Mr. Rooter's Daily Tips: Expert plumbing advice on unclogging household drains.
Youngstown, Ohio : A drain blockage may be in the trap under the fixture, in a branch line carrying waste from several fixtures to the main drain, or in the main house drain or its connection to the sewer. According to Bob Beall, Pittsburgh’s most referred plumber, “if only one fixture is blocked or sluggish, start by cleaning its trap.” The president of Mr. Rooter Plumbing Pittsburgh offers free daily plumbing tips at the new Mr. Rooter Media Center. Beall hosts a LIVE chat for residential or commercial consumers wishing to get answers to common plumbing problems.
“Clogged drains are one of the most common questions posed by homeowners,” says Mr. Rooter. “A common force-cup plunger and a drain-and-trap auger are not only the easiest unclogging tools to use, but also the most effective and the safest,” according to Beall. Beall adds, that devices that use compressed air often impact the blockage and may loosen or blow apart fragile pipes such as lavatory traps.
“It is not advisable to use a chemical drain cleaner in a fixture that is completely blocked. The most powerful cleaners contain lye, a caustic compound that is dangerous and can harm fixtures if left too long in them,” according to Mr. Rooter. If the chemical cleaner does not clear the drain, you will be exposed to the caustic when you open a clean-out plug or remove a trap.
According to the expert plumber who serves; Beaver, Cranberry, Pittsburgh, Sharon, Washington and Westmoreland Pennsylvania, and Youngstown Ohio, “after a drain has been cleaned, chemical cleaners do serve a useful purpose.” When used regularly—every two weeks or so—they prevent build-up of debris that could lead to a future blockage, according to Mr. Rooter.
Mr. Rooter’s Tip Of The Day
Lavatories and Sinks
Tip # 1 Using a plunger: Begin by removing the sink strainer or pop-up drain plug. If there is an overflow opening—most kitchen sinks have none—plug it with wet rags. Any air gap provided for a dishwasher also must be plugged. Be sure there is enough water in the basin to cover the plunger cup completely. Coat the rim of the cup evenly with petroleum jelly and center the cup over the drain hole. Without breaking the seal between the drain and the cup, pump down and up with short, rapid stroke 10 times, then jerk the plunger up from the drain quickly. Repeat the procedure several more times if necessary. If the drain still remains clogged, try Tip # 2.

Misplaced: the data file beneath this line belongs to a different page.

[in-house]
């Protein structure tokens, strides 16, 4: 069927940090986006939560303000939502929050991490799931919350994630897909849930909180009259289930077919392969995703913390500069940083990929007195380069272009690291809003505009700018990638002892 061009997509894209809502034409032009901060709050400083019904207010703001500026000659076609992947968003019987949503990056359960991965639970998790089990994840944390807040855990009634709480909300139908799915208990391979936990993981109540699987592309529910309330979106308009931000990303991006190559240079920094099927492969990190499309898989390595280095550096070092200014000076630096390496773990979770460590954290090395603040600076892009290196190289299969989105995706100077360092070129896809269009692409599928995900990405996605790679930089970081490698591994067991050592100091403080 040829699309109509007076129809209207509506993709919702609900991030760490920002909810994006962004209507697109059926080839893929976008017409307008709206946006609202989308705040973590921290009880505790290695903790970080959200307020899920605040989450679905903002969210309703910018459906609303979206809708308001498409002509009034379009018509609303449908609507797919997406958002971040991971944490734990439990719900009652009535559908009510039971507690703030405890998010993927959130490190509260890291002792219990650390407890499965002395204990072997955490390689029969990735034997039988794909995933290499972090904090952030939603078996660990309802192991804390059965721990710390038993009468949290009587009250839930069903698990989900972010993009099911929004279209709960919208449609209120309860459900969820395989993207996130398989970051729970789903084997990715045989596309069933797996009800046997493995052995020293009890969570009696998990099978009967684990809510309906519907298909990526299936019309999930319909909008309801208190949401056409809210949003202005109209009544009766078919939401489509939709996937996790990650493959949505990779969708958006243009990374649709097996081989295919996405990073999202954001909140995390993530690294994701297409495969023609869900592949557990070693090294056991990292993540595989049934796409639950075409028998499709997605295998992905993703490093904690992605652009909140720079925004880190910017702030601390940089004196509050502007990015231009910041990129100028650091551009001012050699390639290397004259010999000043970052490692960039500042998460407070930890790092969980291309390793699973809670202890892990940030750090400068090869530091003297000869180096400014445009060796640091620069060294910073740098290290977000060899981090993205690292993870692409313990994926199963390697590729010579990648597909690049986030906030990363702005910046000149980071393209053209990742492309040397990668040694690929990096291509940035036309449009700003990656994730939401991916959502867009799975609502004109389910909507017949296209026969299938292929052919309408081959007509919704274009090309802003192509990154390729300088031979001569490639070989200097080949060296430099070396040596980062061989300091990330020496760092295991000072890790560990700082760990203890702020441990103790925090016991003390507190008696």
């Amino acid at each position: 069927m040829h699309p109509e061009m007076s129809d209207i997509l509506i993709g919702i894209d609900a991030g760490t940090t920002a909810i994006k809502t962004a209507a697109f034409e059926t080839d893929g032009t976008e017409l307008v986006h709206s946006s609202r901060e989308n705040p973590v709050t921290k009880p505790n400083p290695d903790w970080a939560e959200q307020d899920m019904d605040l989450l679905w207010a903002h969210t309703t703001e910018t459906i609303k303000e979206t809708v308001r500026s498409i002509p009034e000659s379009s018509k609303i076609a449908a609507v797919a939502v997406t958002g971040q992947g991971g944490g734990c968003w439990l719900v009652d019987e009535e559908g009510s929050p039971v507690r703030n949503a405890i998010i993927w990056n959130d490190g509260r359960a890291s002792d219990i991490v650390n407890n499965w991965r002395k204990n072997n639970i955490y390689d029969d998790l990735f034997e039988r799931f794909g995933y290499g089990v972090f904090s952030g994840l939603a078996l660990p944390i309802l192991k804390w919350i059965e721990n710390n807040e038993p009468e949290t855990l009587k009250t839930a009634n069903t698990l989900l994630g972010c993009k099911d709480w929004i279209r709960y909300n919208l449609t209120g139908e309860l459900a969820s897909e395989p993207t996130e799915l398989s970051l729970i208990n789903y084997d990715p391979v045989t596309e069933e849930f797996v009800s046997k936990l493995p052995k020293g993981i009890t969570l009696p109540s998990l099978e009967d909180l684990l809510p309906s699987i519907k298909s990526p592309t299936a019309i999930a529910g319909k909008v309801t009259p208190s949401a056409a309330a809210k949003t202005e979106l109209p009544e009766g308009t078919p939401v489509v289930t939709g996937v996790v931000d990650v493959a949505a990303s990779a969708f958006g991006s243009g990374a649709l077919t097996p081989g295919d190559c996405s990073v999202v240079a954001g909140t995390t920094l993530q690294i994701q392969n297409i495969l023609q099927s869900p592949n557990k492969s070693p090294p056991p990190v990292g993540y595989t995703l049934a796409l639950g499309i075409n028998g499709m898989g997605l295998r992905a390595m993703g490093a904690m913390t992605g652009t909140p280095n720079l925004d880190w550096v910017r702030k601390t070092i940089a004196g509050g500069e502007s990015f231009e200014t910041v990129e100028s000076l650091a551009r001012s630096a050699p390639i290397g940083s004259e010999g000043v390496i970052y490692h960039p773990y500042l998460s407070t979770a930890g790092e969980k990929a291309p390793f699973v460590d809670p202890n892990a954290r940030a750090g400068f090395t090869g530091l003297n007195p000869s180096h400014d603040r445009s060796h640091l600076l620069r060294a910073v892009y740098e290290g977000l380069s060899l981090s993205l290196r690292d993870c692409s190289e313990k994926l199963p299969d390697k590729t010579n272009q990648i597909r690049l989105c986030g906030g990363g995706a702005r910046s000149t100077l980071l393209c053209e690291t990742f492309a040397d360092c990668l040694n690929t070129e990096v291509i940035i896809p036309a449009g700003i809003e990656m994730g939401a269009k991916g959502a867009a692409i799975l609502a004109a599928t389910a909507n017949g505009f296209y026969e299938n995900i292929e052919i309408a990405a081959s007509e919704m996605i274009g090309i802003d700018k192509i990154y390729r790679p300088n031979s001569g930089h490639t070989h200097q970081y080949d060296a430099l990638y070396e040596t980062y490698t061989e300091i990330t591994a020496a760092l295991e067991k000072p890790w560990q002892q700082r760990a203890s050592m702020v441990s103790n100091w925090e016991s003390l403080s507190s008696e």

Tip #2 Using an auger: With the strainer or pop-up stopper removed, feed a drain-and-tap auger into the drain by cranking the handle clockwise. As you push the auger wire farther into the drain, alternately loosen and tighten the thumbscrew on the auger handle. When you hook something move the auger backward and forward slowly while cranking, then withdraw the auger wire slowly while continuing to crank in the same direction. Pour hot water and detergent through the trap to clear away residual grease or oils. If the auger doesn’t not clear the trap, try Tip # 3.
Tip #3 Working through the clean-out plug: If the trap under the clogged fixture has a clean-out plug, place a bucket under the trap and remove the plug. After water has emptied from the trap, straighten a wire coat hanger, form a small hook in one end, and probe through the trap. If the obstruction is near the opening, you should be able to dislodge it or hook it and draw it out. If not, feed a drain-and-trap auger first up to the sink opening, then through the back half of the trap. If these three tips do not resolve your issue, the blockage may be in the vertical pipe behind the fixture or in a horizontal pipe—a branch drain—that runs through the wall or floor to connect to the main drain-vent stack serving the entire house.
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